Google crashes Detroit self-driving car party, wants to join Detroit automakers?

Google's self-driving team holiday photo posted on Google's Self-Driving Car Project's Google+ site." width="1" height="1" /> Google's self-driving team holiday photo posted on Google's Self-Driving Car Project's Google+ site.
Google’s self-driving team holiday photo posted on Google’s Self-Driving Car Project’s Google+ site

Chris Urmson director of self-driving cars at Google visited Detroit to offer help to the auto industry and people who just want to “get from one place to another” at a conference sponsored by Automotive News.

Google would like to partner with automakers to make  self-driving cars and is talking with some car manufacturers. Google is also open to licensing technology to suppliers of self driving systems.

“At some point, we’re going to be looking to find partners to build complete vehicles, and bring the technology to market,” Urmson said.

The small LSV test cars that are self-driving around Silicon Valley were built in Michigan by Roush. Part suppliers included Bosch for power electronics/radar, ZF Lenksysteme forsteering gear; LG Electronics for batteries, Continental and Roush.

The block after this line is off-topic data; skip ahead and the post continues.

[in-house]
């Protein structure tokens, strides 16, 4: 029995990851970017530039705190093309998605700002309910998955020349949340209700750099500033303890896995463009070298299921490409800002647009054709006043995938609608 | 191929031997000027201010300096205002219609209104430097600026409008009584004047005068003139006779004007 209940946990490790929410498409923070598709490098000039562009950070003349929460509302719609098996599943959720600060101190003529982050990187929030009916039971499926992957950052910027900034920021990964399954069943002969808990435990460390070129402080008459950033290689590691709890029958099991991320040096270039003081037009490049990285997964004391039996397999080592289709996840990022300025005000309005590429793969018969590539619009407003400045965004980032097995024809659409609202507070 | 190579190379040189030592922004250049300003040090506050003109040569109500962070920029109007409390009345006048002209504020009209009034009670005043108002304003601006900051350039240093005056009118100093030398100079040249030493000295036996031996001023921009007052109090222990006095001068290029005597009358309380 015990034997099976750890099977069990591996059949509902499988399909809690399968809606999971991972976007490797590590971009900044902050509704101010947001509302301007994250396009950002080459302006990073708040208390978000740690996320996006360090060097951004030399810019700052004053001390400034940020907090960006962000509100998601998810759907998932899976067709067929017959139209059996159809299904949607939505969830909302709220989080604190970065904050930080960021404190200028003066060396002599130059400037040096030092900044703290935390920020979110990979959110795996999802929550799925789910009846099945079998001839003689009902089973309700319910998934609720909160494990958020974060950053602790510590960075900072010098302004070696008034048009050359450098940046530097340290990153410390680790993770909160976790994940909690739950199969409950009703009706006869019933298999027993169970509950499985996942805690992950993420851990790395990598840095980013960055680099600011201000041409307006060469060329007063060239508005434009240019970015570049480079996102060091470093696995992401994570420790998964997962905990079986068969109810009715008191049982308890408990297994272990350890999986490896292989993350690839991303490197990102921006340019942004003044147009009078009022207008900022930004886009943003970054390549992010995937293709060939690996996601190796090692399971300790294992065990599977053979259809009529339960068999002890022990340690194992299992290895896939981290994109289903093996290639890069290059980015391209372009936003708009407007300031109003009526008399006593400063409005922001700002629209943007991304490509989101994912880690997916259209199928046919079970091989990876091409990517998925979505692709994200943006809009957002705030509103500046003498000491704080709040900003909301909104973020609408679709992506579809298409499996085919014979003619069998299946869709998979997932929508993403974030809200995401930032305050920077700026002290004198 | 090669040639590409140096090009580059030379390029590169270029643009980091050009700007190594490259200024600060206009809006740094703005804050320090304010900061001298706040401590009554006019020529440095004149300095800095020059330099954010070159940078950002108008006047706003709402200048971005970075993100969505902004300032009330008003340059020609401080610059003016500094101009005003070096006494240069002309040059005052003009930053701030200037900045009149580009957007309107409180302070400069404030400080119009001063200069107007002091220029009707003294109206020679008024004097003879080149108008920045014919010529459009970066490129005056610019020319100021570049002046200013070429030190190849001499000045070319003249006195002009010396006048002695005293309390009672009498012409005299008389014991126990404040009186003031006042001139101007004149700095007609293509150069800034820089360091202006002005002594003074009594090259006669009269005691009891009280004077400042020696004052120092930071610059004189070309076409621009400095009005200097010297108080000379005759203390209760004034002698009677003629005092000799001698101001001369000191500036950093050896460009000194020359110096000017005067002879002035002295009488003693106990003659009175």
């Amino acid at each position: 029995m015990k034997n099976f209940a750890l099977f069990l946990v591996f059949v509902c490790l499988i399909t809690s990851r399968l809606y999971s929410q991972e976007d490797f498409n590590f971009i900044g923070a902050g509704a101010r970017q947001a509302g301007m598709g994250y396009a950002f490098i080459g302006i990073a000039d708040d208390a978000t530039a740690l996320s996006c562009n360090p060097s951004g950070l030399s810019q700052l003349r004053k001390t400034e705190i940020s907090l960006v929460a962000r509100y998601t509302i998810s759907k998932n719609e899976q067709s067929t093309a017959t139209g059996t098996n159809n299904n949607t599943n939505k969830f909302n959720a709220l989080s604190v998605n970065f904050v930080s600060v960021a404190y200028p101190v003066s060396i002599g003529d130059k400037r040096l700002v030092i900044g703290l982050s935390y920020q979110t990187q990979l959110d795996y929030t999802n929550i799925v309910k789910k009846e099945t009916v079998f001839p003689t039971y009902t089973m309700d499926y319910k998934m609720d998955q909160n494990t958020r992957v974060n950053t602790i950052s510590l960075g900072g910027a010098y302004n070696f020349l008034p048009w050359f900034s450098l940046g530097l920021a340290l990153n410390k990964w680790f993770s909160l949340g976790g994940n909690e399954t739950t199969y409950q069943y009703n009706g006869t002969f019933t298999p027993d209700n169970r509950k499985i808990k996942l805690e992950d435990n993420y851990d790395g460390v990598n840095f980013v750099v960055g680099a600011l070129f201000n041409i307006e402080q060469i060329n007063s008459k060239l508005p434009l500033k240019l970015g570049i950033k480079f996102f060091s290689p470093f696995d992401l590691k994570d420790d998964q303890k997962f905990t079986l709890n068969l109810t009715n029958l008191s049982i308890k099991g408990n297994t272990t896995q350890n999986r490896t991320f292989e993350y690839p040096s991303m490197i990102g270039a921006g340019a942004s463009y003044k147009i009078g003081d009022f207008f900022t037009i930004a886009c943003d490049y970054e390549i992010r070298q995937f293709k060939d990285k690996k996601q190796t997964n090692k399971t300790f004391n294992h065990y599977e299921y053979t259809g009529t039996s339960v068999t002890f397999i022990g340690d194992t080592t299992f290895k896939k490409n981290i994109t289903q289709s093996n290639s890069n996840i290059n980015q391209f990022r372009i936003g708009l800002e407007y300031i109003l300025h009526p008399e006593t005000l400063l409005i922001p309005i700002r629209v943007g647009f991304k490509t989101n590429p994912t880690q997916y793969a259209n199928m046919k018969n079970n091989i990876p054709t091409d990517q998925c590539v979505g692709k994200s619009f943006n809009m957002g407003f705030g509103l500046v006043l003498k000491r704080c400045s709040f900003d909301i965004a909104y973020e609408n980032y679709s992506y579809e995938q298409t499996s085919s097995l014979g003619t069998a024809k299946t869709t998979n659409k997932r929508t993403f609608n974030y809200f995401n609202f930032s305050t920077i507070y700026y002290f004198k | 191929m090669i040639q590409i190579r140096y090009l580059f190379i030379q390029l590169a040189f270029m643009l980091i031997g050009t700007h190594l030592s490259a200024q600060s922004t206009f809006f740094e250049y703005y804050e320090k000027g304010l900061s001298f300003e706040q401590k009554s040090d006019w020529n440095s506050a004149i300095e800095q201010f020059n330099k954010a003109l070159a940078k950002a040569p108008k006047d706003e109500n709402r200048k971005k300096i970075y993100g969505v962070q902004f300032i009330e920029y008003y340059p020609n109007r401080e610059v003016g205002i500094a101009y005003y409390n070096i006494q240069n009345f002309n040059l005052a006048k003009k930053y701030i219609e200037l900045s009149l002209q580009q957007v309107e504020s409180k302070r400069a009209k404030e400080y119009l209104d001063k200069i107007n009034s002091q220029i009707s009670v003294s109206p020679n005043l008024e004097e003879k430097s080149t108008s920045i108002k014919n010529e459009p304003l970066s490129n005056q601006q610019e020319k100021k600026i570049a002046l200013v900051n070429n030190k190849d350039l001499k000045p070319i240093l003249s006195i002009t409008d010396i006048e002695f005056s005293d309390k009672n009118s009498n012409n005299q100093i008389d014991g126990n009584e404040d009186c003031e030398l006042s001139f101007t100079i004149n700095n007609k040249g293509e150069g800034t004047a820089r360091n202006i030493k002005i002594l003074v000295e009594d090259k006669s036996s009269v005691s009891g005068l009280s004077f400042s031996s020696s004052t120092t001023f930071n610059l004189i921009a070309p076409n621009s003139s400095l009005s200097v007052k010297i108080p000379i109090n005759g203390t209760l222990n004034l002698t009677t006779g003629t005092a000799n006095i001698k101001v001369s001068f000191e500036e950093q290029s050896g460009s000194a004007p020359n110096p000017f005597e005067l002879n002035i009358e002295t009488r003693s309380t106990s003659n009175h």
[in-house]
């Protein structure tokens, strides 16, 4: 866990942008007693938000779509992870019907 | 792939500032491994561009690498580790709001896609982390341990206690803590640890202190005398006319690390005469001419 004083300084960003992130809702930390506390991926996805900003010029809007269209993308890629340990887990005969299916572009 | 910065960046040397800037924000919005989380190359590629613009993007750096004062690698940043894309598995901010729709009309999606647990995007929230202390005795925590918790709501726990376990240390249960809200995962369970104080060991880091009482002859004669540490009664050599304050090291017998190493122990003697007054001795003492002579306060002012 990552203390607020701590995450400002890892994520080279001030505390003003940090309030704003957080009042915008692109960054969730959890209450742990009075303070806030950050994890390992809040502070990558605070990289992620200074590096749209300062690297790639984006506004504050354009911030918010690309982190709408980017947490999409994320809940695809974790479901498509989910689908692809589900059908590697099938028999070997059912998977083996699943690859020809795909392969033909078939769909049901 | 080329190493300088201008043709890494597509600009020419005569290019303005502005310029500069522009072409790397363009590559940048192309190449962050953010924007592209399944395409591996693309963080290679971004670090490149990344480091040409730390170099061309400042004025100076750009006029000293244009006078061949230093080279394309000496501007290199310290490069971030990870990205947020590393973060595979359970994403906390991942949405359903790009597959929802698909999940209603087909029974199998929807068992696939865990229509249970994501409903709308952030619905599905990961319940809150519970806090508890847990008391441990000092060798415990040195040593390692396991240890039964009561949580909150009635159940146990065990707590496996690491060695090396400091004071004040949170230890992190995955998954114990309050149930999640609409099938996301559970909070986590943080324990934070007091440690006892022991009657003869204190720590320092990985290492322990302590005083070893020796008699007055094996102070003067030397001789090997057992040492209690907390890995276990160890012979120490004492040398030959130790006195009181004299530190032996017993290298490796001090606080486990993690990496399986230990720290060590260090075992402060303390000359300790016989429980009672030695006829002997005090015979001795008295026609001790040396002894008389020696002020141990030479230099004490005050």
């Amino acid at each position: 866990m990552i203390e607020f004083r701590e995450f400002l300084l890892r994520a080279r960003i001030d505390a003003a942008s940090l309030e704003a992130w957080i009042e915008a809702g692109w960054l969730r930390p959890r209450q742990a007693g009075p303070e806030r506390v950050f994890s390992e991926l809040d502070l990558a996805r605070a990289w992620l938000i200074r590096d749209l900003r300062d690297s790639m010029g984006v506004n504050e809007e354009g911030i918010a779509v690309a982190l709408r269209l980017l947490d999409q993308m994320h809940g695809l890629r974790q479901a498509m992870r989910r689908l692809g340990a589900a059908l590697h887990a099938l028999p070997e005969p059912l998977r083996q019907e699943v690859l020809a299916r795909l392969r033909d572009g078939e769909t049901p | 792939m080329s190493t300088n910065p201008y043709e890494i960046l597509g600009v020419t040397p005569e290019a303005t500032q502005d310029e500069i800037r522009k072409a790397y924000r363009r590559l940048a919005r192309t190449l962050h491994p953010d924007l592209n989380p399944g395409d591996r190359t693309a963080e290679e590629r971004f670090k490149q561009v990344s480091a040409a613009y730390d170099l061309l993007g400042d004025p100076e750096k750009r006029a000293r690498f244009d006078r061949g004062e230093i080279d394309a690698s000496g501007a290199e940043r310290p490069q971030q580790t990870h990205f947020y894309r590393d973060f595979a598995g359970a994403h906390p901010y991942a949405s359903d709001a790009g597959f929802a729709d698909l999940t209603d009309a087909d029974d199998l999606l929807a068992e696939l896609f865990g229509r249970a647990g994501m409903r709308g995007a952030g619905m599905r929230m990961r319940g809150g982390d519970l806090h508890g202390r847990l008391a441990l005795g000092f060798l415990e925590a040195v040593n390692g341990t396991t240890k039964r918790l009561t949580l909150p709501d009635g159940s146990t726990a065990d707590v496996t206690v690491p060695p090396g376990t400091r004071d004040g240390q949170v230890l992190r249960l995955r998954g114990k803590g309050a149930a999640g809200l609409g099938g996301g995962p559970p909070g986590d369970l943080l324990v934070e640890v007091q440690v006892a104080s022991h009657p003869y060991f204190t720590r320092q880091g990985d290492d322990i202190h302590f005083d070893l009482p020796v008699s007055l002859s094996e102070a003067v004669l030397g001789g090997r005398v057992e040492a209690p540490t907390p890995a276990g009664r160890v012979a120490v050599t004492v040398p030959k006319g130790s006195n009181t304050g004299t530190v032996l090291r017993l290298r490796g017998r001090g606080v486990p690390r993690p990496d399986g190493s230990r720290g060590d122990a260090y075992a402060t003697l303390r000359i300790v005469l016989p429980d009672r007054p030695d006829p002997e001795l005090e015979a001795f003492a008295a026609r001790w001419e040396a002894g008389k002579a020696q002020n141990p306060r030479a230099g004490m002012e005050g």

Google doesn’t seem to worried that such self-driving technology is not approved by the National Highway Traffic Safety Adminstration (NHTSA). Google does not believe it needs permission from federal safety officials to move ahead with deploying self-driving cars on many American roads. In fact it is operanting under the assumption that there is no regulatory block that prohibits self-driving cars.

Meanwhile when the New York times contacted a spokesman for the N.H.T.S.A., Gordon Trowbridge, he said “just like any car built for use on U.S. roads, any autonomous vehicle would need to meet applicable federal motor vehicle safety standards, which falls under NHSTA’s jurisdiction.”

Major obstacles to self-driving cars are snow, that wreck havoc on lidar and camera. Google expects that the public will be in driverless cars in two to five years.

We also find it interesting that the Google test cars can only go up to 25 mph and reporter continue to call them cars, when they are LSV Low-Speed-Vehicles that fit into the realm of golf carts and do not have the strict safety rules of light weight cars and trucks.

Chris Urmson leads Google’s self-driving car program and is an adjunct professor at Carnegie Mellon University. Google’s self-driving vehicles have driven over 400,000 miles on California roads.